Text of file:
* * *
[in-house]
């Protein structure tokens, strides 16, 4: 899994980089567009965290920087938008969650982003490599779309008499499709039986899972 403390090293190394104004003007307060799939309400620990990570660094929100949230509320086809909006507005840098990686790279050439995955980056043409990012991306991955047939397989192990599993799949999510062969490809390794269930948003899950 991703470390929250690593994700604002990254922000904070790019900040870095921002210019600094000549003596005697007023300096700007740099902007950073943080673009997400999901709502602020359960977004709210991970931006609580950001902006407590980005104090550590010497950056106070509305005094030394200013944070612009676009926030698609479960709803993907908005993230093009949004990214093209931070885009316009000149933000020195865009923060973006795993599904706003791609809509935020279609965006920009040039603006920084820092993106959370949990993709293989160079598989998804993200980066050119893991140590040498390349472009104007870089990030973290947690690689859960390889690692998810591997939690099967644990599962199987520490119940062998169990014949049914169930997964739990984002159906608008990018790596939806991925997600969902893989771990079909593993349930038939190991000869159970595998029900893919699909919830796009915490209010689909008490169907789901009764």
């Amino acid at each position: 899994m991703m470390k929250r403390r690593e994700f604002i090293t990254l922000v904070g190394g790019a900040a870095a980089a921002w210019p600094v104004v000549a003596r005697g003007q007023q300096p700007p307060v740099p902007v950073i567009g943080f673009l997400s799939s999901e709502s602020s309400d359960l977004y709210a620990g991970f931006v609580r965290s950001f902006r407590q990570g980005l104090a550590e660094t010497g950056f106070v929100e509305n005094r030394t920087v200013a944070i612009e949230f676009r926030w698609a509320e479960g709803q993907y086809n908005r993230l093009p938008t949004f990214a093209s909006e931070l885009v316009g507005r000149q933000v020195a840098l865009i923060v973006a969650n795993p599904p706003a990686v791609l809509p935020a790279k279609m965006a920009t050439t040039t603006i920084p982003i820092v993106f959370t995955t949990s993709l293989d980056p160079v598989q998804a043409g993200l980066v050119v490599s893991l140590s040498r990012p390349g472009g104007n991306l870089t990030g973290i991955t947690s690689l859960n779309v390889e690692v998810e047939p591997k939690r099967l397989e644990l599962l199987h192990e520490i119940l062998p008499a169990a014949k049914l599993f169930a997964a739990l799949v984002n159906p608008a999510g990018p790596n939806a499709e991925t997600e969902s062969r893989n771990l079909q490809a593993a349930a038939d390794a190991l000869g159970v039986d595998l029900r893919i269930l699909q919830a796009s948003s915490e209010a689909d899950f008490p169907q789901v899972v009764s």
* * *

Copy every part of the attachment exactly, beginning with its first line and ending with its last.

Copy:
[in-house]
């Protein structure tokens, strides 16, 4: 899994980089567009965290920087938008969650982003490599779309008499499709039986899972 403390090293190394104004003007307060799939309400620990990570660094929100949230509320086809909006507005840098990686790279050439995955980056043409990012991306991955047939397989192990599993799949999510062969490809390794269930948003899950 991703470390929250690593994700604002990254922000904070790019900040870095921002210019600094000549003596005697007023300096700007740099902007950073943080673009997400999901709502602020359960977004709210991970931006609580950001902006407590980005104090550590010497950056106070509305005094030394200013944070612009676009926030698609479960709803993907908005993230093009949004990214093209931070885009316009000149933000020195865009923060973006795993599904706003791609809509935020279609965006920009040039603006920084820092993106959370949990993709293989160079598989998804993200980066050119893991140590040498390349472009104007870089990030973290947690690689859960390889690692998810591997939690099967644990599962199987520490119940062998169990014949049914169930997964739990984002159906608008990018790596939806991925997600969902893989771990079909593993349930038939190991000869159970595998029900893919699909919830796009915490209010689909008490169907789901009764």
């Amino acid at each position: 899994m991703m470390k929250r403390r690593e994700f604002i090293t990254l922000v904070g190394g790019a900040a870095a980089a921002w210019p600094v104004v000549a003596r005697g003007q007023q300096p700007p307060v740099p902007v950073i567009g943080f673009l997400s799939s999901e709502s602020s309400d359960l977004y709210a620990g991970f931006v609580r965290s950001f902006r407590q990570g980005l104090a550590e660094t010497g950056f106070v929100e509305n005094r030394t920087v200013a944070i612009e949230f676009r926030w698609a509320e479960g709803q993907y086809n908005r993230l093009p938008t949004f990214a093209s909006e931070l885009v316009g507005r000149q933000v020195a840098l865009i923060v973006a969650n795993p599904p706003a990686v791609l809509p935020a790279k279609m965006a920009t050439t040039t603006i920084p982003i820092v993106f959370t995955t949990s993709l293989d980056p160079v598989q998804a043409g993200l980066v050119v490599s893991l140590s040498r990012p390349g472009g104007n991306l870089t990030g973290i991955t947690s690689l859960n779309v390889e690692v998810e047939p591997k939690r099967l397989e644990l599962l199987h192990e520490i119940l062998p008499a169990a014949k049914l599993f169930a997964a739990l799949v984002n159906p608008a999510g990018p790596n939806a499709e991925t997600e969902s062969r893989n771990l079909q490809a593993a349930a038939d390794a190991l000869g159970v039986d595998l029900r893919i269930l699909q919830a796009s948003s915490e209010a689909d899950f008490p169907q789901v899972v009764s």